Vitamin D inhibits development of liver fibrosis in an animal model but cannot ameliorate established cirrhosis

Shirley Abramovitch*, Efrat Sharvit, Yosef Weisman, Amir Bentov, Eli Brazowski, Gili Cohen, Oded Volovelsky, Shimon Reif

*Corresponding author for this work

Research output: Contribution to journalArticlepeer-review


1,25(OH)2D3, the active form of vitamin D, has an antiproliferative and antifibrotic effect on hepatic stellate cells. Our aim was to investigate the potential of 1,25(OH)2D3 to inhibit the development of liver fibrosis and to ameliorate established fibrosis in vivo. The antifibrotic effect of 1,25(OH)2D3 was investigated in a thioacetamide (TAA) model (as a preventive treatment and as a remedial treatment) and in a bile duct ligation model. In the preventive model, rats received simultaneously intraperitoneum injection of TAA and/or 1,25(OH)2D3 for 10 wk. In the remedial model, rats were treated with TAA for 10 wk and then received 1,25(OH)2D3 or saline for 8 wk. Fibrotic score was determined by Masson staining. Collagen I, a-smooth muscle actin (α-SMA), tissue inhibitor of metalloproteinase-1 (TIMP1), platelet-derived growth factor (PDGF), and transforming growth factor-β (TGF-β) expression were measured by Western blot analysis and real-time PCR. Hypercalemia was detected by chemistry measurements. Preventive treatment of 1,25(OH)2D3 significantly suppressed liver fibrosis both macroscopically and microscopically and significantly lowered the fibrotic score of the TAA + 1,25(OH)2D3 group compared with the TAA group. 1,25(OH)2D3 significantly inhibited expression of PDGF and TGF-β by ~50% and suppressed the expression of collagen Ia1, TIMP1, and α-SMA by approximately three-, two-, and threefold, respectively. In contrast, 1,25(OH)2D3 was inefficient in amelioration of established liver fibrosis. Administration of 1,25(OH)2D3 to bile duct ligation rats led to a high mortality rate probably caused by hypercalcemia. We conclude that 1,25(OH)2D3may be considered as a potential preventive treatment in an in vivo model but failed to ameliorate established cirrhosis.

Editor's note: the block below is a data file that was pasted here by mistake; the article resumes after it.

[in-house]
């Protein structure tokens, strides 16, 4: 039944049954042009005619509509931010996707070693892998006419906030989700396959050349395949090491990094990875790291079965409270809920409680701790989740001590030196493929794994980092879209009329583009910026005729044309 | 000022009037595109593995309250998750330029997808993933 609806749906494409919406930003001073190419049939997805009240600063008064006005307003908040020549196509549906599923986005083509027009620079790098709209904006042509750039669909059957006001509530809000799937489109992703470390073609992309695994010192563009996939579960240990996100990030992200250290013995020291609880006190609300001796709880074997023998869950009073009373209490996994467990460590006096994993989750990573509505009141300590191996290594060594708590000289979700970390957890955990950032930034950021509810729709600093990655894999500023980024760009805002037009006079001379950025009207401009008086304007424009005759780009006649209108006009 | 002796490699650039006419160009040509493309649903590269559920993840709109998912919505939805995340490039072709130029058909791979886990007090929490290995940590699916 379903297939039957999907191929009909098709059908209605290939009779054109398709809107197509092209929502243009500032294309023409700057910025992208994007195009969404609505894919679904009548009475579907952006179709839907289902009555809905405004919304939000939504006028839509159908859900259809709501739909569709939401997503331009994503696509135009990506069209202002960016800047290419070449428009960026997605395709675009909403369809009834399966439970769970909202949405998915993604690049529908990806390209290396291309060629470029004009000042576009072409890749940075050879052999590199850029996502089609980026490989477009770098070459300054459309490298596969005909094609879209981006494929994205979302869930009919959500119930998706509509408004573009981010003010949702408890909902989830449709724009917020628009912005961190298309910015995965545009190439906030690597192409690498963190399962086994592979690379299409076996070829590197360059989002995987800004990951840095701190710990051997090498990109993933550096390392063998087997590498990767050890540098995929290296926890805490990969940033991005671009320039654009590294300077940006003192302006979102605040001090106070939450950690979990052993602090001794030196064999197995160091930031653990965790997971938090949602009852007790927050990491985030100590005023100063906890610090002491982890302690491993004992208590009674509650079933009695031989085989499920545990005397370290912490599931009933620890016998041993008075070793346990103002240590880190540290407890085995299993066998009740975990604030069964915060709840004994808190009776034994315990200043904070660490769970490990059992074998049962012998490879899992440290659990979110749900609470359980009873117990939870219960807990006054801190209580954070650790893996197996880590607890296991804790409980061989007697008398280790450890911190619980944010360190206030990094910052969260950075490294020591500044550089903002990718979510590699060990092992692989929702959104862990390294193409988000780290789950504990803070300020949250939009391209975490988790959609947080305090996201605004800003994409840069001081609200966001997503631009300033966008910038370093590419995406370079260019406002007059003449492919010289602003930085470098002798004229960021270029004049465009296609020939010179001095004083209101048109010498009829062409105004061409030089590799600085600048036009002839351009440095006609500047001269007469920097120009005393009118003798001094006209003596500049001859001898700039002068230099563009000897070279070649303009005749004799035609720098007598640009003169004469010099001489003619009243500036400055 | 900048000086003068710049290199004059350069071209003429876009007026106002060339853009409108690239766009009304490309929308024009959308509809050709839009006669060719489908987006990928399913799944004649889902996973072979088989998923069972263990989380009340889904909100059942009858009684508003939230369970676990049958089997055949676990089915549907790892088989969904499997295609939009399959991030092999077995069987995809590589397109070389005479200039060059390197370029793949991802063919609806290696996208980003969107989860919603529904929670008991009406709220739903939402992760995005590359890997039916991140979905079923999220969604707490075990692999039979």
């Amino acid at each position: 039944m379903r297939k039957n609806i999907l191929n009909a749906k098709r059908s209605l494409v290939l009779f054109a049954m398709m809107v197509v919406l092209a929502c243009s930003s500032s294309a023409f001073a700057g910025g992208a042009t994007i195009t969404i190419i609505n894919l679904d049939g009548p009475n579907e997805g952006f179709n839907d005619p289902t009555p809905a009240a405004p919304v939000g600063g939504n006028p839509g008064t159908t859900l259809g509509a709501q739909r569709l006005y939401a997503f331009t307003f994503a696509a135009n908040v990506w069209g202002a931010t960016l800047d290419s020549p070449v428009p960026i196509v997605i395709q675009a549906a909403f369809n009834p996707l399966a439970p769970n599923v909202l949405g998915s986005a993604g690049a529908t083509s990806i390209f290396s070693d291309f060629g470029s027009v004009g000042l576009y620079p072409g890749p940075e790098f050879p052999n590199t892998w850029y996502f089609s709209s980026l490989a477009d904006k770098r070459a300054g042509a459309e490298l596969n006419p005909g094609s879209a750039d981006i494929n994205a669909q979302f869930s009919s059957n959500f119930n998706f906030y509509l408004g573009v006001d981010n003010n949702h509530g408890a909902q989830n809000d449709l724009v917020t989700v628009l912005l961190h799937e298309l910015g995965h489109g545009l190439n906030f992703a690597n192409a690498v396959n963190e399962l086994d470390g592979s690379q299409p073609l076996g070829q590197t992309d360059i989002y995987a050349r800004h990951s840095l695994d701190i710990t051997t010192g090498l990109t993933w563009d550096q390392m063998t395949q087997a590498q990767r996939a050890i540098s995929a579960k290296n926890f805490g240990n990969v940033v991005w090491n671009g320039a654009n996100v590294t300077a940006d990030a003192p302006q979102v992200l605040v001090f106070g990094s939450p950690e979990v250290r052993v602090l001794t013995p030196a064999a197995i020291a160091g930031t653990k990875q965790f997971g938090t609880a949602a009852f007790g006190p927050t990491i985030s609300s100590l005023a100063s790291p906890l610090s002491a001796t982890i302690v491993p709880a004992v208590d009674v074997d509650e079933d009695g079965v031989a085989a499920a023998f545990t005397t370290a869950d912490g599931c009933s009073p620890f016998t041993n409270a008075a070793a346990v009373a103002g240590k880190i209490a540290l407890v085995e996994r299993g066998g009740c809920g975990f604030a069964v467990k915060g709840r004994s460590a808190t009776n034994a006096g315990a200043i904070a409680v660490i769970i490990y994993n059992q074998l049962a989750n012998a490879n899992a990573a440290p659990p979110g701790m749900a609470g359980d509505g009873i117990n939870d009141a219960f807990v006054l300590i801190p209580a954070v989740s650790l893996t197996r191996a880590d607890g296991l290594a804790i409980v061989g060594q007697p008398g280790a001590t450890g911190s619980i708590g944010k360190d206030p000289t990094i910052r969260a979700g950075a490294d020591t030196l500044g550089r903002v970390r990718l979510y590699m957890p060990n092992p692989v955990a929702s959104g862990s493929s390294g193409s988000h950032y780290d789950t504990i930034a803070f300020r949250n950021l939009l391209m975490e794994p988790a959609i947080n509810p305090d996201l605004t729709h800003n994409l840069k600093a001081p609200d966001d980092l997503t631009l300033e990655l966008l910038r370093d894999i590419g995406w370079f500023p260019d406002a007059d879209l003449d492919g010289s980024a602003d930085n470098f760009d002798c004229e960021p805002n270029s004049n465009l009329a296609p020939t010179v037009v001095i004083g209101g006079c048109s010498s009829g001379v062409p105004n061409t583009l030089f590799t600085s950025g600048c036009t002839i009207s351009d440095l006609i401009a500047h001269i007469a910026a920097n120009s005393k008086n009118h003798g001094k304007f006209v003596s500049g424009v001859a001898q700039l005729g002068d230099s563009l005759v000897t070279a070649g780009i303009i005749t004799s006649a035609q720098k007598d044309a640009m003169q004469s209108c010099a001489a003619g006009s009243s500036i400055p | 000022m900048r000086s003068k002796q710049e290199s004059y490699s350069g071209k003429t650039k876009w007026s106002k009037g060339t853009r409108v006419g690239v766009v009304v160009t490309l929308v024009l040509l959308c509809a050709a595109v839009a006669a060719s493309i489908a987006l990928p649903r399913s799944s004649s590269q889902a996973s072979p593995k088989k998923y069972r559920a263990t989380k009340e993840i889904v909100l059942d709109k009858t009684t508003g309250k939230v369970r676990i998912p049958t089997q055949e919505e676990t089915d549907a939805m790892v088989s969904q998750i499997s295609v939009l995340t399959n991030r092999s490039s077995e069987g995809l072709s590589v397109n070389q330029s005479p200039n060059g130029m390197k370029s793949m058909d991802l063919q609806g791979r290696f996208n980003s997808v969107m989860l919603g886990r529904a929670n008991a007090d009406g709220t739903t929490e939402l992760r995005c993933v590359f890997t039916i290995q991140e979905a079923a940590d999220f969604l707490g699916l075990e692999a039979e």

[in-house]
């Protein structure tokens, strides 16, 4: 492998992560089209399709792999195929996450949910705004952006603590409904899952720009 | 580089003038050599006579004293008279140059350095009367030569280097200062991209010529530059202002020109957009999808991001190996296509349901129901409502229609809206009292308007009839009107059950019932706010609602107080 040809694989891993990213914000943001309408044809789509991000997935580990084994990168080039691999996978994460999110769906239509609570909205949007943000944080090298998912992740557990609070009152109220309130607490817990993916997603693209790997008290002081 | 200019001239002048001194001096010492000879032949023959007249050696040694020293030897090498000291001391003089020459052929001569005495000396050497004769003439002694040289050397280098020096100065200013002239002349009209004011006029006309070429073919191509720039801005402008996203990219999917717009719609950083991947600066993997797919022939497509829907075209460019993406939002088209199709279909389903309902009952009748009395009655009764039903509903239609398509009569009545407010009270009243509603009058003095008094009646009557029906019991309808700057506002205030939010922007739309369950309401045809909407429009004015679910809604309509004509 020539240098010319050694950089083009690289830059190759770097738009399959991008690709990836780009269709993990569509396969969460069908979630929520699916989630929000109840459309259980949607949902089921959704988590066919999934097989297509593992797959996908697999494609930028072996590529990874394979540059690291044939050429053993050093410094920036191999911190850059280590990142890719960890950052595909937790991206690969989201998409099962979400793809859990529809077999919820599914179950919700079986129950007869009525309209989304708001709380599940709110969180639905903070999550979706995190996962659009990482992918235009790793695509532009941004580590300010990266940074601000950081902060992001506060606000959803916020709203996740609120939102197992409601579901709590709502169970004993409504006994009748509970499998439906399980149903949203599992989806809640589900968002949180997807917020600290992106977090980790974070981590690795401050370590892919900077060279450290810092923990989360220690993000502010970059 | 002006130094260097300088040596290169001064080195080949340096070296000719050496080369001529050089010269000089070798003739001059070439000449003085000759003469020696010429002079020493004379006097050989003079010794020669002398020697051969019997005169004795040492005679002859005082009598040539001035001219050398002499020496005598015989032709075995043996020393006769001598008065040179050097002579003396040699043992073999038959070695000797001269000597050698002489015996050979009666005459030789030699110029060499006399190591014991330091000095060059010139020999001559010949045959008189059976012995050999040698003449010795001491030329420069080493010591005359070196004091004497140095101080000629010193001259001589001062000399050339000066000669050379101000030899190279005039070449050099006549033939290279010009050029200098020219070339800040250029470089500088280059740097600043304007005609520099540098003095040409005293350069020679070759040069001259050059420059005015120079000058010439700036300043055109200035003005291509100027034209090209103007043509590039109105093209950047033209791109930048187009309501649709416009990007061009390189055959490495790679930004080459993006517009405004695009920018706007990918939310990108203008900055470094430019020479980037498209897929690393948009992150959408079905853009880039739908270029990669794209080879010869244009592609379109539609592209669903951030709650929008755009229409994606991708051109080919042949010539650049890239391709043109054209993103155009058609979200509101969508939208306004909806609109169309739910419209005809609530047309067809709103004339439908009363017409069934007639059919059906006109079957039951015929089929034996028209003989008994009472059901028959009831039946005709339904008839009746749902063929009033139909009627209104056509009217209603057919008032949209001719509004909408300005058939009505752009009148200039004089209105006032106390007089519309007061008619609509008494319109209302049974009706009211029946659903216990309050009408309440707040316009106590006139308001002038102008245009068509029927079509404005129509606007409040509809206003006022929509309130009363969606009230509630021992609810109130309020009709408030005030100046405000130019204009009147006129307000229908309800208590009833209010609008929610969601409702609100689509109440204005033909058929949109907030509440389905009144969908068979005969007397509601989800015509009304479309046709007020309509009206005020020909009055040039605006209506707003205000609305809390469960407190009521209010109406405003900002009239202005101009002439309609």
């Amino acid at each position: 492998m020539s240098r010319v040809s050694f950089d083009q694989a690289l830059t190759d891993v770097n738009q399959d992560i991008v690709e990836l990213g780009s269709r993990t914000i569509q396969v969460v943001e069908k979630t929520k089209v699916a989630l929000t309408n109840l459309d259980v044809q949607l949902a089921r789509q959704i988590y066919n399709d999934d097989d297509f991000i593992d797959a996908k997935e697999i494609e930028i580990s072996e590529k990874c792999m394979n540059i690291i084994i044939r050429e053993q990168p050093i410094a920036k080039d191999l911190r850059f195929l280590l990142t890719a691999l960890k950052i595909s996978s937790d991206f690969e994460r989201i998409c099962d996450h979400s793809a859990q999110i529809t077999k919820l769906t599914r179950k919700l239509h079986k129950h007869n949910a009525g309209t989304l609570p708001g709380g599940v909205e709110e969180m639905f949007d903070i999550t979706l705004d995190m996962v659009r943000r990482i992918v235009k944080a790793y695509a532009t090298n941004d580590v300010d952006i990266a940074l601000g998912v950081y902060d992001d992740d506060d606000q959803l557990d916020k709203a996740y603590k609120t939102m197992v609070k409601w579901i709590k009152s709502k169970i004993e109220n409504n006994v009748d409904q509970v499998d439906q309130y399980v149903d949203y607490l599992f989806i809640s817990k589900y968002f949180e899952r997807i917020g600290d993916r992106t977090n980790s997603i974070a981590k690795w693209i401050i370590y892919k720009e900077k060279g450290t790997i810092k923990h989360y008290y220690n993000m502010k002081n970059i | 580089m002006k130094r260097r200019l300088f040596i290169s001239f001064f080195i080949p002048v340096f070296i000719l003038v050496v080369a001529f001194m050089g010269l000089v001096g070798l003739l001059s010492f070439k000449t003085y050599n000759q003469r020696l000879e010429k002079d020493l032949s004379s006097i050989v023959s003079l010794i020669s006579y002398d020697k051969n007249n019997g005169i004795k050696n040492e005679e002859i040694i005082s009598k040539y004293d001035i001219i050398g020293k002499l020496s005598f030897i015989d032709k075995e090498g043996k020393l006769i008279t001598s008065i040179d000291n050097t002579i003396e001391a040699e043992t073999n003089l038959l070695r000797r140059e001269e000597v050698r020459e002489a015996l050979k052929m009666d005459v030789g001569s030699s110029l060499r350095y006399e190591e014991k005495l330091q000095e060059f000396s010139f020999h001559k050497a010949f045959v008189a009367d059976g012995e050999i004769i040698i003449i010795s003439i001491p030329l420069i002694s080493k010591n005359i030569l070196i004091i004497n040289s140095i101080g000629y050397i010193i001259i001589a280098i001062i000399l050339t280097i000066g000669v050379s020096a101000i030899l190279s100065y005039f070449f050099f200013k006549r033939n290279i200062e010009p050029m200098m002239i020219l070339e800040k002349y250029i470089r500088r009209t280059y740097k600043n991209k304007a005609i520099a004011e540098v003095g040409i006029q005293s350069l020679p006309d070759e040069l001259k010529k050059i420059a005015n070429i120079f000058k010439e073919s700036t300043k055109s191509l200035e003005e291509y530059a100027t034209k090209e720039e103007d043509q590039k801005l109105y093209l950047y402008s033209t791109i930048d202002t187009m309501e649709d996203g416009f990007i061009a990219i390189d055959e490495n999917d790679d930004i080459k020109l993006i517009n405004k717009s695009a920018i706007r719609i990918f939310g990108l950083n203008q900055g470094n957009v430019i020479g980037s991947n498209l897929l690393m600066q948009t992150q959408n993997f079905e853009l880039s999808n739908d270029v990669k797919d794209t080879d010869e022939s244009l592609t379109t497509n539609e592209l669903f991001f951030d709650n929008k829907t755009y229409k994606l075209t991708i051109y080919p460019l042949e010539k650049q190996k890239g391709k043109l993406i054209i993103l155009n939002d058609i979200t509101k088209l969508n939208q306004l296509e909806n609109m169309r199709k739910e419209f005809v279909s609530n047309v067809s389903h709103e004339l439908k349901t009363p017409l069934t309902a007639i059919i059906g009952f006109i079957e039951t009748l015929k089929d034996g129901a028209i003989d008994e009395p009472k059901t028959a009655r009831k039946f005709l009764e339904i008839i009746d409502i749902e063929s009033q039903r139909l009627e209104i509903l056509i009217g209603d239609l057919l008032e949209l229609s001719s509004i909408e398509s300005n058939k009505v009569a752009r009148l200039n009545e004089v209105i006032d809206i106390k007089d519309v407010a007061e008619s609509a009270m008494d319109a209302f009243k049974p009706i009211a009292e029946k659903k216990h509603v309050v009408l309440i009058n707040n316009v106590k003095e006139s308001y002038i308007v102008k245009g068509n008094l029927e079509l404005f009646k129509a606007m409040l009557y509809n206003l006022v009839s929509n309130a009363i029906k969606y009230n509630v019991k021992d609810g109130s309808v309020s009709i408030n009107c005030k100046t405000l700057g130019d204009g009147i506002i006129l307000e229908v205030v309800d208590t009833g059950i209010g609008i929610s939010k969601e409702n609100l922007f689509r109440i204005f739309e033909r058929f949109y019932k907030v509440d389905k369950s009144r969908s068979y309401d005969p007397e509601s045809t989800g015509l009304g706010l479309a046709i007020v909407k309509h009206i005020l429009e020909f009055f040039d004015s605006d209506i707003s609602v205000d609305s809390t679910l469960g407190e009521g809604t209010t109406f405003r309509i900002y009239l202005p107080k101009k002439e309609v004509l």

Original languageEnglish
Pages (from-to)G112-G120
JournalAmerican Journal of Physiology - Gastrointestinal and Liver Physiology
Issue number2
StatePublished - 15 Jan 2015
Externally publishedYes


  • Collagen
  • Fibrosis
  • Liver
  • Thioacetamide
  • Vitamin D


Dive into the research topics of 'Vitamin D inhibits development of liver fibrosis in an animal model but cannot ameliorate established cirrhosis'. Together they form a unique fingerprint.

Cite this